Sunday, 25 June 2017

The Death and Funeral of Pablo Fanque - Leeds May 1871

Many years ago I posted an article to the site - The Hendersons Were Not There (Neither Was Mr Kite) Sheffield 1848 which had its origins in the Beatles song "For The Benefit of Mr Kite"

Last week I received this e-mail from a researcher who came across the article and asked this question

Dear Chris
I hope you do not mind me contacting you. I have been reading your fascinating article about Pablo Fanque and I had a question about the article you posted.  You mention Wallett taking part in the funeral procession- and I wondered if that was indeed the name of his favourite horse at the time or whether it was in fact his friend W.F. Wallett?
I am researching Pablo's life and your mention of Wallett is the only one I have come across- if it is the name of his last favoured horse it would appear to be a fine tribute to his good friend!
Best wishes in advance
Grant Philpott

ps I have posted the section below for ease of reference!

2. 1871 - By the 1860’s Pablo’s circus was in decline. Pablo died on 4th May 1871 at the Britannia Inn, 22 Churchgate, Stockport, at the ripe age of seventy-five.
Churchgate, Stockport, Cheshire, 1871 (RG10/3664 4 73 19)
Pablo Fanque, lodger, 61, Norwich, Norfolk, equestrian circus proprietor
Elizabeth Fanque, lodger, 40, Sheffield, Yorkshire
George P Fanque, lodger, 17, Liverpool
Edward P Fanque, lodger, 15, Manchester
William Walker, lodger, 15, Luton, Bedfordshire, apprentice? music
Mary Walker, lodger, 13, Glasgow, Scotland, ditto, music
He had been there with his second wife, Elizabeth, and two sons, George and Ted, since at least the beginning of the previous month. Pablo’s funeral took place in Leeds Woodhouse Cemetery and was a spectacular occasion. The hearse was preceded by a band playing the ‘Dead March’, followed by Pablo’s favourite horse, Wallett, and four mourning coaches. The deceased and his horse were brought from Stockport by train, and were met by throngs of well-dressed spectators.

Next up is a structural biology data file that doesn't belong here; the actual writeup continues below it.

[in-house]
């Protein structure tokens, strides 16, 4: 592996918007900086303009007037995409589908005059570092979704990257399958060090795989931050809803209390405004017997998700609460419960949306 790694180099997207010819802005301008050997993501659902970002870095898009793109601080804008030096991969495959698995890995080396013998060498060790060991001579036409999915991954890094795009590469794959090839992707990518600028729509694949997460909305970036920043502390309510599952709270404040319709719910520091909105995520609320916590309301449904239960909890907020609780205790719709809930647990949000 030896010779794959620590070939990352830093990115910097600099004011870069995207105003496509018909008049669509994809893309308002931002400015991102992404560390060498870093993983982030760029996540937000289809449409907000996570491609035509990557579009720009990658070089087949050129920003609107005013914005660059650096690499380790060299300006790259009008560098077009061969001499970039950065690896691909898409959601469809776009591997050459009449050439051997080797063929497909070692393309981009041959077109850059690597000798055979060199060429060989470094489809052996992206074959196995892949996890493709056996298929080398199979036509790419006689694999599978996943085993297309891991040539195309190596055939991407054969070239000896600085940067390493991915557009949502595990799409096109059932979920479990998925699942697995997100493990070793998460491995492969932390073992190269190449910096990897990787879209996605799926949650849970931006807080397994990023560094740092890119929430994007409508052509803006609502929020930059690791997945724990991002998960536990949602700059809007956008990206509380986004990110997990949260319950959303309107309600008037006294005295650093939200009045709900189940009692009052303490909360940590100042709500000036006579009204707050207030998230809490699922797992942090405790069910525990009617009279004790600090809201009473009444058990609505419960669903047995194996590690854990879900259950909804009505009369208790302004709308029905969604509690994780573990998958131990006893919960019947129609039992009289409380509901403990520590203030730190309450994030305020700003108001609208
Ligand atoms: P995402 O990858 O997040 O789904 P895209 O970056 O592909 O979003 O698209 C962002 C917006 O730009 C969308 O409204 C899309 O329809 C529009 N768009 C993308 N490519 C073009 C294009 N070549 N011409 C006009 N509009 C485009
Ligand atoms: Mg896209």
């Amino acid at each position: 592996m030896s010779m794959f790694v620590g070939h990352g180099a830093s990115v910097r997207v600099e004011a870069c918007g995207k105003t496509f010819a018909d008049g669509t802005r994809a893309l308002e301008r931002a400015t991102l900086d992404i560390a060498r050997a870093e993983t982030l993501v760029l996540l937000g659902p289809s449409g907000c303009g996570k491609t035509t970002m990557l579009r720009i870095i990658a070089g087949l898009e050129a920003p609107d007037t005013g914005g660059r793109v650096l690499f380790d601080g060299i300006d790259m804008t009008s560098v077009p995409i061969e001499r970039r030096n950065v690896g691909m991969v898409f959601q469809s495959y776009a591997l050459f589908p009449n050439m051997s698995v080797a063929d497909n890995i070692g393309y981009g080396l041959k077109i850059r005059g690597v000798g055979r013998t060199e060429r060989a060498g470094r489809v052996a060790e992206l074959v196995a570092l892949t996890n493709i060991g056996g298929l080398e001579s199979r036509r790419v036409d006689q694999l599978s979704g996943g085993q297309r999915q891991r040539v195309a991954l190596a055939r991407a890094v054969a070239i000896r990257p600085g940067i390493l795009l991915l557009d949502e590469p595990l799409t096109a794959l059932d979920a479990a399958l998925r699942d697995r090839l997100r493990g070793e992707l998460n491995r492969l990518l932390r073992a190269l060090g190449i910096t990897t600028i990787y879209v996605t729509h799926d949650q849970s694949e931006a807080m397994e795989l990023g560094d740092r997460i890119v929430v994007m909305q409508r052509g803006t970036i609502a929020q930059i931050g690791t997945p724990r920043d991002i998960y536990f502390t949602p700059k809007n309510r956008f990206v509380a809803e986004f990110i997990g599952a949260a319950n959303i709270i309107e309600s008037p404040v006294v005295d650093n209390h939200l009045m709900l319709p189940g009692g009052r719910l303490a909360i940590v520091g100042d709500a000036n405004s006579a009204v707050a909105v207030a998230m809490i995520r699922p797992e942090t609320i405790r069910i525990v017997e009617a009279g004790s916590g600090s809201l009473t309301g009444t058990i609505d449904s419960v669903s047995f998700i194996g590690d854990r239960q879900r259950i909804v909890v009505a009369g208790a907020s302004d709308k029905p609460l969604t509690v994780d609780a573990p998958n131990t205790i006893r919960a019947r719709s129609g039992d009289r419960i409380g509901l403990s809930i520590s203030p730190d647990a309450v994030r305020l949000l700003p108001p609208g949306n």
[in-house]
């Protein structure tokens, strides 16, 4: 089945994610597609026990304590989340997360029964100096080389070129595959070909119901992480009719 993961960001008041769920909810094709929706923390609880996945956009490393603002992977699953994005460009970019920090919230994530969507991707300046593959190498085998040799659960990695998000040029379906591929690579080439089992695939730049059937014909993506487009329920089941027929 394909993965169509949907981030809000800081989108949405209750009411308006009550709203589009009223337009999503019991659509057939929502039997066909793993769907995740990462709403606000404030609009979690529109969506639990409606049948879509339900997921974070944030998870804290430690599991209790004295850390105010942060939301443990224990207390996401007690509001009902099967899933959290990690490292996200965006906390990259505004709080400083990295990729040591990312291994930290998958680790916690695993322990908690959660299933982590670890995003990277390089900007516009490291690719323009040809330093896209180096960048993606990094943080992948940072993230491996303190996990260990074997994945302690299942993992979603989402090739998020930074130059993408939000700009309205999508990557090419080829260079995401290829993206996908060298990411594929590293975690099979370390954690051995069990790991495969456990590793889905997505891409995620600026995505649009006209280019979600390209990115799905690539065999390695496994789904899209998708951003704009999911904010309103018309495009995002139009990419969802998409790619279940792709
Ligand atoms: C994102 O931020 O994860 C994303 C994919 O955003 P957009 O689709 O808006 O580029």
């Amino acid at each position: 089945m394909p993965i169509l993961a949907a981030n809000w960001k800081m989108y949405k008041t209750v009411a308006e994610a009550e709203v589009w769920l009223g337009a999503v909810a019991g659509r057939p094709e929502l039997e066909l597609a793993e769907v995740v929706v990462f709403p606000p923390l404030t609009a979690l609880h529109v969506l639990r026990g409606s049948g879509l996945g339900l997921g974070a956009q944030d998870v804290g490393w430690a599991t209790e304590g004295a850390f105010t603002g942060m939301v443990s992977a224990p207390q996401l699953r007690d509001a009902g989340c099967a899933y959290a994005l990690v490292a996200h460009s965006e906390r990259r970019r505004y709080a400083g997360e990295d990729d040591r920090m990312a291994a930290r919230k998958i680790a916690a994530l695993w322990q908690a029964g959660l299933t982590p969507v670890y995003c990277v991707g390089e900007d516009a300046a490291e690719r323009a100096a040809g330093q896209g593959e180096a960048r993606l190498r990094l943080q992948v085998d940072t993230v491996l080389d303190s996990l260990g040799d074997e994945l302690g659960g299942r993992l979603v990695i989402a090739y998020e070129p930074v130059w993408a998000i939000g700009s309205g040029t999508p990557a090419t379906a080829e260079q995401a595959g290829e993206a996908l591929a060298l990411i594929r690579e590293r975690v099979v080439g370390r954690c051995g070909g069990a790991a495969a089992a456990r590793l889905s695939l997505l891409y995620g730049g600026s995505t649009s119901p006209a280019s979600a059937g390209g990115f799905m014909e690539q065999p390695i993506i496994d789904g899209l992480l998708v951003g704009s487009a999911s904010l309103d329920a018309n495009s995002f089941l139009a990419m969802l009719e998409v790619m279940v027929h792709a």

Thankfully I was able to answer his question - when I posted the article The British Library Newspaper Archive had not been digitalised

This is from the Leeds Times dated 13th May 1871


It appears that Wallet the horse followed the hearse but Pablo's dear friend Mr W F Wallet who the horse was named after, was detained in Hanley Staffordshire and so did not attend the funeral

Ebenezer Wesleyan Reform Chapel, Bramall Lane, Sheffield

I am starting to get worried now as this is the second time in less than a month that I have posted a blog that relates to Wesleyan Reform Chapel's. A sign from above perhaps?

But like the one I posted on the Weselyan Chapel at School Road, Crookes this does include a photograph that has not been seen before


Ebenezer Wesleyan Reform Chapel, Bramall Lane, Sheffield


This photograph appeared on the Sheffield History Forum and shows the chapel in its prime.


The above photograph was taken by a family member whilst the chapel was in the process of being demolished. I have not got an exact date but the photograph is circa 1979 - 80. I believe that the reason for the demolition apart from declining attendances was that it stood in the way of the now-fabled Bramall Lane dual-carriageway.


Monday, 12 June 2017

Crookes Post Office Sheffield

I came across this print by the Sheffield artist the late George Cunningham (1924 - 1996) showing a winters scene at Crookes Post Office with the Wesley Hall in the background together with Crookes Endowed School on the left.


I am unsure when the Post Office first opened in Crookes but it had been there for many years before closing in April 2016. The Post Office business was relocated to a store on the main road through Crookes

This photograph was taken ten years earlier in October 2006 and shows the Post Office with Wesley Hall in the background (see previous blog)

 At the time this was written the building remains unoccupied


Crookes Wesleyan Chapel, School Road, Crookes, Sheffield


The first drawing of the Crookes Wesleyan Chapel in School Road, Crookes, Sheffield. It was taken from the Wesley Hall site and shows the Chapel that was built in 1836, the first that was built in Crookes